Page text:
Close this search box.
Vaccines for Seniors

Ensuring the well-being of our senior citizens is essential for promoting long and healthy lives. There are three different types of vaccines seniors should consider receiving to protect against respiratory illnesses, including flu, RSV, and coronavirus. Below is quick guide of the different vaccines the Centers for Disease Control and Prevention (CDC) is recommending and how Medicare can cover these shots.

Vaccines are an essential part of overall well-being, strengthening the immune system’s response to lower the effect of serious diseases and complications that come with it. If you’ve been putting off care and don’t know how much time has passed since your last vaccine, or maybe you’re questioning your need for a specific vaccine, or don’t know if you’re behind on your immunizations, give your primary care provider at Southwest Health a call! They can help you take the first step towards getting back to better health. Recommendations and needs vary by age; your provider will have specific recommendations for you.


Flu Shots. People aged 65 and older have three CDC-recommended flu vaccines, and they only need to receive one of these instead of the traditional flu shot. These FDA-approved vaccines provide an extra layer of protection beyond the standard flu shot. Older people tend to have a weakened immune system and have a greater risk of developing dangerous flu complications compared to younger adults. Keeping seniors out of the Emergency Room with flu complications is a priority! Talk with your doctor about receiving a senior-specific flu shot and the impact it can have on your health. Medicare Part B covers all flu vaccines as long as your doctor, clinic, or pharmacy does not charge more than Medicare pays.

RSV. Anyone 60 years or older, especially those with any heart or lung conditions, diabetes, kidney, or liver disorders should consider getting one of the newly approved FDA RSV vaccines. RSV is especially dangerous for people with pre-existing conditions that make people more vulnerable.

These vaccines, recommended by the CDC, will protect older and immunocompromised adults from respiratory illness, which is responsible for 6,000 to 10,000 senior deaths and 60,000 hospitalizations each year. The new RSV vaccines are covered by Medicare Part D prescription drug plans.

COVID Booster. If seniors haven’t already received a COVID-19 booster, consider getting one this season. Even though the pandemic has ended, COVID continues to still surge, causing an increase in hospitalization. The danger of COVID is high for the elderly population. The updated COVID vaccine targets the specific variants that are the most dominate in the US this season. COVID booster shots are 100% covered by Medicare Part B.

Health officials administer the COVID booster and flu vaccine at the same time. Due to the newness of the RSV vaccine this year, many doctors are recommending a two-week window between the RSV shot and the flu/COVID booster.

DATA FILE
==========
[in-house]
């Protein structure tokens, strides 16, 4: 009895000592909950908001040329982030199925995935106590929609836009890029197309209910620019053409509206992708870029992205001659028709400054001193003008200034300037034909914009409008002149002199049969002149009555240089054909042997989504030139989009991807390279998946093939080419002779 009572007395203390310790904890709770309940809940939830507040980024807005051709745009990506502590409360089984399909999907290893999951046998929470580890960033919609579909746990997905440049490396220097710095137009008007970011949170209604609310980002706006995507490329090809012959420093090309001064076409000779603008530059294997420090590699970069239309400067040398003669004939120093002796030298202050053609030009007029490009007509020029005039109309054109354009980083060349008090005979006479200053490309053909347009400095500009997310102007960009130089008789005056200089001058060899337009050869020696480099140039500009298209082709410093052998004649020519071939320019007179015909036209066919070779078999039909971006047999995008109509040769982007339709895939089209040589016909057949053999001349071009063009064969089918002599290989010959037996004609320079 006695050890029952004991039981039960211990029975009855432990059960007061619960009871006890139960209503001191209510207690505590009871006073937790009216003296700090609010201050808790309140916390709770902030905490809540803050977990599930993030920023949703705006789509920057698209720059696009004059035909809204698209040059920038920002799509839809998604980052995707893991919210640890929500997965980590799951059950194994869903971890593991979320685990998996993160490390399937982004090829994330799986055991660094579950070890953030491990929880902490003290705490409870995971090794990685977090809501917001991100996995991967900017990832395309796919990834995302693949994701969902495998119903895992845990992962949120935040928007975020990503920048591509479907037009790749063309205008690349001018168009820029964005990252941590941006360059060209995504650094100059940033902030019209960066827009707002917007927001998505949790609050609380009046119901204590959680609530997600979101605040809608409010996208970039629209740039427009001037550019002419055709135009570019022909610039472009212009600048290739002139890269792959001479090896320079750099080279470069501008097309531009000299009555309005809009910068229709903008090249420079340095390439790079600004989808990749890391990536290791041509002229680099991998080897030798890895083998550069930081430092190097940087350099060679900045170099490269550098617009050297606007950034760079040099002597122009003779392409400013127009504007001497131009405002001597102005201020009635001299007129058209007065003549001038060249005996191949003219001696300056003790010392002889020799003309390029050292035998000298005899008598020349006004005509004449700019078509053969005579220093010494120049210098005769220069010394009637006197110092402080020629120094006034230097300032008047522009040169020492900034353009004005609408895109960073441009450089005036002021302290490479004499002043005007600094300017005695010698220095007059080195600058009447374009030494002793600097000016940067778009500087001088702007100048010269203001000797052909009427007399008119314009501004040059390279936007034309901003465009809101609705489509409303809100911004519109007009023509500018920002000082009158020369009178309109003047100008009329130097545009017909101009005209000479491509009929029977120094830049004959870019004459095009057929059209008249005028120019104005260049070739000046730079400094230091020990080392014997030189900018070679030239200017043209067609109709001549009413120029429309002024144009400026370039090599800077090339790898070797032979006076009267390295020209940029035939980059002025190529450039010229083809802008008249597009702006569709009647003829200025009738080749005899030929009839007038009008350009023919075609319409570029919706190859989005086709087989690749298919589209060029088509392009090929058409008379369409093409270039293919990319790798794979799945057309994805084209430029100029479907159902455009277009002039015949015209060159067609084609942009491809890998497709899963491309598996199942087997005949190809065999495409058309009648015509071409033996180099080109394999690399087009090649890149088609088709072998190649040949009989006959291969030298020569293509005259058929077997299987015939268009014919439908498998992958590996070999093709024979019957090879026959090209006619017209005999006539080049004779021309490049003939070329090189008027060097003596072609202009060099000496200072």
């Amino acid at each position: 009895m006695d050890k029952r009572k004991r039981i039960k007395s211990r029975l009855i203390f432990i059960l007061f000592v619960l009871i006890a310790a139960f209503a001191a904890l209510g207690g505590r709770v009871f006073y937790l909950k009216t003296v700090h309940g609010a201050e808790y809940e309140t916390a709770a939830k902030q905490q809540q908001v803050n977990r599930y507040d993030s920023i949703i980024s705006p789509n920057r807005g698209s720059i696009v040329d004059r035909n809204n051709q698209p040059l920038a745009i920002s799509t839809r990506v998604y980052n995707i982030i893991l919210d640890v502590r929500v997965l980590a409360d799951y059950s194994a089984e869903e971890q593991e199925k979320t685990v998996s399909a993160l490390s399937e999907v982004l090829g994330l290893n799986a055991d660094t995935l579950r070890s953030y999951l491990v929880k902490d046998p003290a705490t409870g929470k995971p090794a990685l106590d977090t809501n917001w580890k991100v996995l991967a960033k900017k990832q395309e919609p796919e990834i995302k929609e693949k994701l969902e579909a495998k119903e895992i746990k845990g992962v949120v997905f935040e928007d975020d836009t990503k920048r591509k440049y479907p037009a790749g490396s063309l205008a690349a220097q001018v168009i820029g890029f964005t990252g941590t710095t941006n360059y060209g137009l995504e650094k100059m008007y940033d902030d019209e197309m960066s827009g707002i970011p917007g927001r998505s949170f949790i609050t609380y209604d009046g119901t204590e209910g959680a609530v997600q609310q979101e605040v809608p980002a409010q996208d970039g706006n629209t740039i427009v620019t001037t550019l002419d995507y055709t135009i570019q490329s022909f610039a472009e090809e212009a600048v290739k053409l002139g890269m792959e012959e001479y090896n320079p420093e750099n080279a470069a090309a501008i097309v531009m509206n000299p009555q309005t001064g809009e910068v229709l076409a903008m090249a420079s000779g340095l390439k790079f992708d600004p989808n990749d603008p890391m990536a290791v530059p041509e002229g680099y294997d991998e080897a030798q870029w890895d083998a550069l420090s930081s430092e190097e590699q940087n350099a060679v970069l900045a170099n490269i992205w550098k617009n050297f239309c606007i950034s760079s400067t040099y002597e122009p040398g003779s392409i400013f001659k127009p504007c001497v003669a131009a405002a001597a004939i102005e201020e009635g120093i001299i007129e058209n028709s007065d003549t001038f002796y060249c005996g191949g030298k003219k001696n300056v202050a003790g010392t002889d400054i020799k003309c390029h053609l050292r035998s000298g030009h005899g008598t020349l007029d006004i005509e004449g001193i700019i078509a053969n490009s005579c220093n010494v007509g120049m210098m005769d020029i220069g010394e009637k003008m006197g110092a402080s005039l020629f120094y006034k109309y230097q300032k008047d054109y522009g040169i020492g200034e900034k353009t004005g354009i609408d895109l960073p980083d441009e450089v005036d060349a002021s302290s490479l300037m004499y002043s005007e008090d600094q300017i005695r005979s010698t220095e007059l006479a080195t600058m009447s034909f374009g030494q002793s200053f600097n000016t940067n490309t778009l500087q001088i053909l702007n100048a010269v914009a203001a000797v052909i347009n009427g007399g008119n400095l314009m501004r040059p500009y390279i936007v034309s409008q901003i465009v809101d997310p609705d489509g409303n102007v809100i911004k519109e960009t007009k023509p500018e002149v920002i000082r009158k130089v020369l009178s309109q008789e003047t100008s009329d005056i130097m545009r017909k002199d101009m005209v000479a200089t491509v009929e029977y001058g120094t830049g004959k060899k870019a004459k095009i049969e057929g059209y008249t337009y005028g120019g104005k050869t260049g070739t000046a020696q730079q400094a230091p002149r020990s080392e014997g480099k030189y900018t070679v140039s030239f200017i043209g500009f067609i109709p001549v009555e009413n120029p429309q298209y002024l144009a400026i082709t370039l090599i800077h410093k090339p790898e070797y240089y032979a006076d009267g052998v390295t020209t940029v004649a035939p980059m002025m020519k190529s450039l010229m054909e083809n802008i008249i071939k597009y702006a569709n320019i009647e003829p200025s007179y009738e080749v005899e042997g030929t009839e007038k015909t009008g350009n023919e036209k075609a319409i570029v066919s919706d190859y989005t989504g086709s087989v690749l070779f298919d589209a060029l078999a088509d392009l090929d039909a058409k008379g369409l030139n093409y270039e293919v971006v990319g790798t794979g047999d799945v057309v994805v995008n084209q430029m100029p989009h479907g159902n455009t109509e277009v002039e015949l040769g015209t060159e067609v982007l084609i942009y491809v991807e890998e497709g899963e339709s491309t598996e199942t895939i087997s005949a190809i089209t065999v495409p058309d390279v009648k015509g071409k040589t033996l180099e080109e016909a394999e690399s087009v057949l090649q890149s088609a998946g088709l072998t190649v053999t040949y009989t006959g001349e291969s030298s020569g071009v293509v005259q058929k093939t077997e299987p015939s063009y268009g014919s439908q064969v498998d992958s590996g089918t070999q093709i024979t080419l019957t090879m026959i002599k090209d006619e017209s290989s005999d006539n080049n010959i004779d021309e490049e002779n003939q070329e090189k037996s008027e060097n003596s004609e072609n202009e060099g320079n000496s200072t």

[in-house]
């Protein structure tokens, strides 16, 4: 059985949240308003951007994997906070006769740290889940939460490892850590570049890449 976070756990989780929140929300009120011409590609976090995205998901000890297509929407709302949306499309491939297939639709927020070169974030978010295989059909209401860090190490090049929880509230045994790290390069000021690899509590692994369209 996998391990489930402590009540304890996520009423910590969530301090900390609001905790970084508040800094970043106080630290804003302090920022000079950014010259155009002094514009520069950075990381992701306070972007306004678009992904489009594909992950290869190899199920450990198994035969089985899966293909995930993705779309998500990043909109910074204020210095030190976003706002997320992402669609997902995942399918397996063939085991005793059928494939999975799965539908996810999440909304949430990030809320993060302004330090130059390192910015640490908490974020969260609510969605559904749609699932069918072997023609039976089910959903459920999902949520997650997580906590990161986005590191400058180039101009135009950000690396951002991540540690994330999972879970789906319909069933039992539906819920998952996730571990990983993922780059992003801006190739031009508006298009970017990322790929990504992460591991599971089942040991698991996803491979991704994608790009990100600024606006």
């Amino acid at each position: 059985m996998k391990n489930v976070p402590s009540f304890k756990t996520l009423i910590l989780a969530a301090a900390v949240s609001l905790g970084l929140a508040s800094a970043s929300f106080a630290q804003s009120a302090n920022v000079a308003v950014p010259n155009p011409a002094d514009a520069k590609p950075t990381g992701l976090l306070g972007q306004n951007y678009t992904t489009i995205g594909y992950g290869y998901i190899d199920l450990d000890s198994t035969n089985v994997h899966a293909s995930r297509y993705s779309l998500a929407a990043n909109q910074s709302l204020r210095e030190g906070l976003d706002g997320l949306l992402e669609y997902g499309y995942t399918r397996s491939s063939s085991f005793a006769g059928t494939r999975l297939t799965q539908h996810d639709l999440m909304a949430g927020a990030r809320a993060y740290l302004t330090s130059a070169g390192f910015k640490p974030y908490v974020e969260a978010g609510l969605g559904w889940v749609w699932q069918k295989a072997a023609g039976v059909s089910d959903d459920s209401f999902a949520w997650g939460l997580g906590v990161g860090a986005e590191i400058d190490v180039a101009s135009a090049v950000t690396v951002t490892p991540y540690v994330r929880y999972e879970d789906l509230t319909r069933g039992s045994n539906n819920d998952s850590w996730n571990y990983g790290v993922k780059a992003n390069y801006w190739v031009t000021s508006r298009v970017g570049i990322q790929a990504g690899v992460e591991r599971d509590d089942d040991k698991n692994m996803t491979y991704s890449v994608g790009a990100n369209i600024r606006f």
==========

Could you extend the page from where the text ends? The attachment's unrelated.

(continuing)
Beyond vaccines, there are lifestyle changes seniors can adopt to help improve quality of life. Staying healthy as a senior citizen involves a combination of physical, mental, and social well-being. Here are some ways seniors can maintain and improve their health:

Regular Exercise. Engage in regular physical activity to improve cardiovascular health, strength, and flexibility. Activities like walking, swimming, or low-impact aerobics can be beneficial. Consult with a healthcare professional before starting a new exercise regimen. Certain safety precautions should be taken prior to participating in winter activities. Individuals with health conditions such as heart disease, asthma, Raynaud’s disease (extreme numbness and feeling of coldness in the hands and feet), etc., should receive approval from a physician prior to participating in more vigorous activities outdoors.

Balanced Diet. Eat a well-balanced diet rich in fruits, vegetables, whole grains, lean proteins, and low-fat dairy. Adequate nutrition is crucial for overall health, including bone density and immune function. Drink plenty of water to stay hydrated, which is essential for various bodily functions, including digestion, joint health, and temperature regulation.

Regular Health Checkups. Schedule regular checkups with healthcare providers to monitor and manage any existing health conditions. Early detection and management can contribute to better outcomes. Regular exams include vision and hearing checkups. Having regular vision and hearing exams address any changes promptly before conditions worsen.  Good sensory health is crucial for overall well-being and maintaining social connections.

Medication Management. Medications should be taken as prescribed, and communicate regularly with healthcare providers about any concerns or side effects. It’s helpful to keep an updated list of medications for reference when visiting the doctor.

Balance and Fall Prevention. Engage in exercises that improve balance and coordination to reduce the risk of falls. Minimizing potential fall risks and hazards at home is important. Look for loose rugs, clutter, and cord management at home.

Manage Stress. Practice stress-reduction techniques such as meditation, deep breathing, or yoga to maintain mental and emotional well-being.

It’s important for seniors to consult with healthcare professionals for personalized advice based on their individual health conditions and needs.